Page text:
Scientists find that under high heat, non-stick pans also release toxic fumes. Pet birds exposed to these fumes could die and the inhalation of the fumes in humans could lead to polymer fume fever that causes discomfort in the chest, irritating cough and general malaise.
On the other hand, cosmetic products, such as lipsticks, nail polishes and fragranced lotions, also contain another group of toxic chemicals called phthalates. These chemicals, sometimes dubbed plasticizers, are used to make plastics more flexible and harder to break.
But past studies found that phthalates can disrupt hormone production. The chemicals are also suspected to influence signaling molecules that aid cell to cell communication in immune response to infection and disease.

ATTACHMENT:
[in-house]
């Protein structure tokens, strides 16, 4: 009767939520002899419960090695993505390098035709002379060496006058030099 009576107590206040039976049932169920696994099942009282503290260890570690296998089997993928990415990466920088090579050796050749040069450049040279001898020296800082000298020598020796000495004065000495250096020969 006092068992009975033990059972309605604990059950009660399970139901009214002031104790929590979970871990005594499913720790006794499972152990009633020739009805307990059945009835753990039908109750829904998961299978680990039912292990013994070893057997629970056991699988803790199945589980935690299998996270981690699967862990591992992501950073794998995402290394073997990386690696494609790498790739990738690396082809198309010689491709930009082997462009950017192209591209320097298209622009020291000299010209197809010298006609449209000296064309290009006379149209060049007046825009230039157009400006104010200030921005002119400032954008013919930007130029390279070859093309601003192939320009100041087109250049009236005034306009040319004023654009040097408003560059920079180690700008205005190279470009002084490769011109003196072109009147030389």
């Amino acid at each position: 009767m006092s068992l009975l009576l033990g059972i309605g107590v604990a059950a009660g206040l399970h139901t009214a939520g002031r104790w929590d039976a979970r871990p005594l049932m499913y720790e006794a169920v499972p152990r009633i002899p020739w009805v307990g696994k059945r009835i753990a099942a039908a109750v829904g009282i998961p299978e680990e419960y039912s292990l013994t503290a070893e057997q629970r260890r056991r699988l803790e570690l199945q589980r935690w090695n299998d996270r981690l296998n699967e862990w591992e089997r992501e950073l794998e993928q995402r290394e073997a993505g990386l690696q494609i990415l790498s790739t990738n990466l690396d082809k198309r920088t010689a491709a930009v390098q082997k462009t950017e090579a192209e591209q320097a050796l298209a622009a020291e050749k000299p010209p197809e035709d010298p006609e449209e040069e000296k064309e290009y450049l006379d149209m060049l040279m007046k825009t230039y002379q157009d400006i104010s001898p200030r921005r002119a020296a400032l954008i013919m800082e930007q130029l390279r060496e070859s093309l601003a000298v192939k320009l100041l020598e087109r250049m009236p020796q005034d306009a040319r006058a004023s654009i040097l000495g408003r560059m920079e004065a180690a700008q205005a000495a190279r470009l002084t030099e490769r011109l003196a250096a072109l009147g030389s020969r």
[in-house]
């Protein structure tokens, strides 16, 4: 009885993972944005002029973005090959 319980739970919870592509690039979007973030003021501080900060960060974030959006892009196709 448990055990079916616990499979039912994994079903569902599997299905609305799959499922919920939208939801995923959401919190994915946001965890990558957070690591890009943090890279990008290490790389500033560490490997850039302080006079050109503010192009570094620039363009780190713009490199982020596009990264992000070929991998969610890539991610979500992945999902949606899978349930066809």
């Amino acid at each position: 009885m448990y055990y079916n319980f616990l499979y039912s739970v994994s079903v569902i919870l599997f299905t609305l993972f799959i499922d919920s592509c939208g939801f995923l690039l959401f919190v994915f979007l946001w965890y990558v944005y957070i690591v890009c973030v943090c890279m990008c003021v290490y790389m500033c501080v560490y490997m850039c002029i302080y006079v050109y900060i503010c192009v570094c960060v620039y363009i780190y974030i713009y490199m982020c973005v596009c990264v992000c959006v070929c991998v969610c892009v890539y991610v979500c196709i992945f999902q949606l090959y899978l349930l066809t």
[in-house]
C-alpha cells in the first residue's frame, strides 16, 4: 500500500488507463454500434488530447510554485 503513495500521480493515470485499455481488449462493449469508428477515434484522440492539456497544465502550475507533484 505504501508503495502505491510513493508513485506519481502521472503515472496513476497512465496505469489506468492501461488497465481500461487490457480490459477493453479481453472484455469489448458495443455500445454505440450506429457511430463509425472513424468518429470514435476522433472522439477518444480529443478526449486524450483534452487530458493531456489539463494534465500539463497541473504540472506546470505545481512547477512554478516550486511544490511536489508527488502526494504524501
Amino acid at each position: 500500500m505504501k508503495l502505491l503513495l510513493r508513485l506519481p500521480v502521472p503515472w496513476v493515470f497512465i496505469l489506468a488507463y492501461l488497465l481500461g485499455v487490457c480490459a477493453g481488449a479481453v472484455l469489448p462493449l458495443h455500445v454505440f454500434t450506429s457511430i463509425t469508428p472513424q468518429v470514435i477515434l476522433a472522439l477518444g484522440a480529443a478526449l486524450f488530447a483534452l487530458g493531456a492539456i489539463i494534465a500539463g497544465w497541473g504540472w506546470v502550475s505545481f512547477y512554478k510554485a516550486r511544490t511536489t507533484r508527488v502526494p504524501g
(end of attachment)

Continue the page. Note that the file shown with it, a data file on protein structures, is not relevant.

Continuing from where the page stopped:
Because of its reported detrimental effects, the European Union (EU) has been tightening restrictions on the use of phthalates in consumer products since 2003.
The same cannot be said for the U.S., as cosmetic products and ingredients are not subject to approval from the Food and Drug Administration (FDA) before being introduced to the market.
Exposure to toxic “forever chemicals” leads to poor immune health
Recent lab tests commissioned by the Environmental Working Group (EWG), a non-profit organization dedicated to protecting human health, found toxic fluorinated chemicals called perfluoroalkyl substances (PFAS) in major water supplies across the U.S.